At the same time, England was involved in an arms race with Germany. This, as you know, involved Battleships and Battle-cruisers. These were very expensive and it was a serious drain on the British treasury. So they called on all of their colony at the 1902, 1907 and in particular the 1909 Imperial conference on defence, to agree to contribute funding directly to the "imperial" fleet - meaning the RN - so that more Battleship could be built. All agreed but Canada. Even from 1902 on, Canada being unhappy with England's way of protecting our coast started a "naval service in disguise", the Department of Marine and Fisheries, to protect Canadian fishermen. It came to a head when Canada flatly said no to an Imperial fleet and indicated it would pay for the defence of its own coasts. This led to the creation of the RCN. You can almost say that this was one of the first act of independence of the young Dominion - well before WWI and the ensuing Westminster Statute.

And the RCN was not, or ever meant to be a "squadron" or  "squadrons" of the RN. The RCN was to be independent and assume all responsibility for Canadian waters, with an understanding that if war came, it would coordinate its action with the Imperial fleet.

Thus, when WWI came, the existing large vessels (two cruisers) were incorporated into the Pacific Squadron and the Bermuda squadron respectively, while the new acquisition small vessels for port and coast defence built during the war remained under full Canadian control and command throughout.

A good place to read on this is in : RCN in Retrospect 1910-1968, Coll. edited by James A. Bouthillier, (UBC Press, 1982), Chapter 2: L.P. Brodeur and the Origins of the Royal Canadian Navy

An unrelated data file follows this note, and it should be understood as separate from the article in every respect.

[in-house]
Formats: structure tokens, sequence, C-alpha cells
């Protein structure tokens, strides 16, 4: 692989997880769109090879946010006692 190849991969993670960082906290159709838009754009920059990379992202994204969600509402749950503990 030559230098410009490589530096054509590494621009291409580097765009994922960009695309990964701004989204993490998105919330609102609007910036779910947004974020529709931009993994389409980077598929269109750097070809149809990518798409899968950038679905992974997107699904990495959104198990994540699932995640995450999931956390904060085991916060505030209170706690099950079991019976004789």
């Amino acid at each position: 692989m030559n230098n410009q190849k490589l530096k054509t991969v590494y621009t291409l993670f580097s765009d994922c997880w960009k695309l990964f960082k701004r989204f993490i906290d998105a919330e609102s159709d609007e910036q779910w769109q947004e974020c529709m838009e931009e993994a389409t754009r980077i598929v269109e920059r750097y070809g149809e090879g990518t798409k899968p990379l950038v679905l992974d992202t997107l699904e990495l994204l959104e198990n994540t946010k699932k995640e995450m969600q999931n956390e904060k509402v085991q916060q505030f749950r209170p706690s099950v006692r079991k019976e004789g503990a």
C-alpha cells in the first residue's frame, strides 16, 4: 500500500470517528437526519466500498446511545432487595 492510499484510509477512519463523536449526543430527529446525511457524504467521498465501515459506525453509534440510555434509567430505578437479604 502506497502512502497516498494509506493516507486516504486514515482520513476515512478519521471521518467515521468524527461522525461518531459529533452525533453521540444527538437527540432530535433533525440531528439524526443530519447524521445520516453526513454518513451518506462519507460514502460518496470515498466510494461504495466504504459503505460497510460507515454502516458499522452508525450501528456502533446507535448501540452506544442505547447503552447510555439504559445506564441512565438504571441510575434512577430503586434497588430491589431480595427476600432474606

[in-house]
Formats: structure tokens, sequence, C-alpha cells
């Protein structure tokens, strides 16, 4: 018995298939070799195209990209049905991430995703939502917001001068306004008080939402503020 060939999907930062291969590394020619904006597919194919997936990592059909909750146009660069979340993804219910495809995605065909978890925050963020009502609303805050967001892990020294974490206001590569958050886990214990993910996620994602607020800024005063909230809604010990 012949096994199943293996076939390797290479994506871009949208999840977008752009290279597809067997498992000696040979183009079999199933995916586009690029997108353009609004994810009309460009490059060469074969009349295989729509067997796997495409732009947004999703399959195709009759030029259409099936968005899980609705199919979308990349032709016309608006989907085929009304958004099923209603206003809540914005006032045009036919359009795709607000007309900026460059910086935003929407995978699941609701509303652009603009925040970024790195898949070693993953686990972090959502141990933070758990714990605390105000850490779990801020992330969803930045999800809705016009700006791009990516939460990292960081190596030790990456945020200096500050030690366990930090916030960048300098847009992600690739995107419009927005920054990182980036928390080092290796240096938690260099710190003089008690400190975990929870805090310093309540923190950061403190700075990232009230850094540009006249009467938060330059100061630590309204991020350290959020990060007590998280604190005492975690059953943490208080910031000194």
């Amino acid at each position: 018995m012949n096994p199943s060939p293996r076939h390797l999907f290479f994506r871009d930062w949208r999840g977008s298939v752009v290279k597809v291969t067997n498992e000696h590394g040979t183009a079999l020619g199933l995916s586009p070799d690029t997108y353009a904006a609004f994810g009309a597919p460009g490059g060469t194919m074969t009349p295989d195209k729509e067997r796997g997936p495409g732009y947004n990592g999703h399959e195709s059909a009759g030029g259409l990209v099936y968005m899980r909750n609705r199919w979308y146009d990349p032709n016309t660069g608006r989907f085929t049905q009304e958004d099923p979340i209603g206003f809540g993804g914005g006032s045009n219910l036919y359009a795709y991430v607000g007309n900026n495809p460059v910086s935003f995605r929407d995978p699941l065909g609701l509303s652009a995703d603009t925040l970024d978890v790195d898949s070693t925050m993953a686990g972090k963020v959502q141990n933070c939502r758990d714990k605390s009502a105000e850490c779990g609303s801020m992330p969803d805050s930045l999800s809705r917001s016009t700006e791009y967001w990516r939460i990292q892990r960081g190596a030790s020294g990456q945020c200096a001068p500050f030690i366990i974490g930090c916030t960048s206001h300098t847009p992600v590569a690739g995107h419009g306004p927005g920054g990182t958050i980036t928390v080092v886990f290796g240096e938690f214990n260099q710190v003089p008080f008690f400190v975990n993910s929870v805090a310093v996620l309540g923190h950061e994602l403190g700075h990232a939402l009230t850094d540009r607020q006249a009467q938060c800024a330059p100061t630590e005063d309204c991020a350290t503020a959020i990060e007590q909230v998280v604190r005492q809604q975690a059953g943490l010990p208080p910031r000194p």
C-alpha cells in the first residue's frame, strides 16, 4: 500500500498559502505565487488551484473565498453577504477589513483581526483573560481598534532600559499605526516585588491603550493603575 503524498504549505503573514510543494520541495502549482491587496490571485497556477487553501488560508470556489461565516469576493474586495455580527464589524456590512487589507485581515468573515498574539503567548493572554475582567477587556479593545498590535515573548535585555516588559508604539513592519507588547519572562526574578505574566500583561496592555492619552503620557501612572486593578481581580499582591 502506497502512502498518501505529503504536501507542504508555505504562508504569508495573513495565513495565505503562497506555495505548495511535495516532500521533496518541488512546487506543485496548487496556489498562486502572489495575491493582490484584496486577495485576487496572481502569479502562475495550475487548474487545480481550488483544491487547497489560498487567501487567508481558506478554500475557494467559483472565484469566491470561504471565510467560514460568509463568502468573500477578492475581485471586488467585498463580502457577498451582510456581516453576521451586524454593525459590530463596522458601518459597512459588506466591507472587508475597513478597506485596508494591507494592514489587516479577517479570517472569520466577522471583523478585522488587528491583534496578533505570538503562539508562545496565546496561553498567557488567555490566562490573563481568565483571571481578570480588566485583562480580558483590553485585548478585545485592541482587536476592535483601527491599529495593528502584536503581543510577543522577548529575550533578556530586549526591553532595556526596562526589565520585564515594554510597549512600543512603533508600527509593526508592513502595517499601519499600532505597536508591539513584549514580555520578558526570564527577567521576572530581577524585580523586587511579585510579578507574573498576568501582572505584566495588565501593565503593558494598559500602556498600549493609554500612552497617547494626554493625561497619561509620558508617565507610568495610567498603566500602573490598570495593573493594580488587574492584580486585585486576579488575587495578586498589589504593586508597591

But I suspect he felt the lesser evil was to keep the British and Canadians busy south of Greenland, without cluttering-up and pestering the Americans throughout the rest of the Atlantic.

Journeyman: Nobody, and especially the Americans, operated North of Greenland, except the British who escorted the Murmansk convoys. US operations in the Atlantic in WWII were limited to their own coast, the Caribbean's, one escort group for mid-ocean (E.G. 8 ) and the escorting of their own military convoys.

And Colin, I addressed the Japanese contribution in one of my posts above. 
     

 
« Last Edit: April 22, 2016, 11:47:57 by Oldgateboatdriver »

Offline Journeyman

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Re: Battle of Trafalgar... Time to move on?
« Reply #46 on: April 22, 2016, 11:50:03 »
Quote
But I suspect he felt the lesser evil was to keep the British and Canadians busy south of Greenland, without cluttering-up and pestering the Americans throughout the rest of the Atlantic.
Journeyman: Nobody, and especially the Americans, operated North of Greenland, except the British who escorted the Murmansk convoys.
Nowhere did I say that anyone was north of Greenland.

  But I'll try again with pictures....



[Convoys generally followed the red route; real estate to the north = Greenland/Iceland {therefore sailors to the south } ]


 [Note that the bit above Iceland/Greenland is not  Atlantic.]

Offline Pusser

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Re: Battle of Trafalgar... Time to move on?
« Reply #47 on: April 23, 2016, 19:52:45 »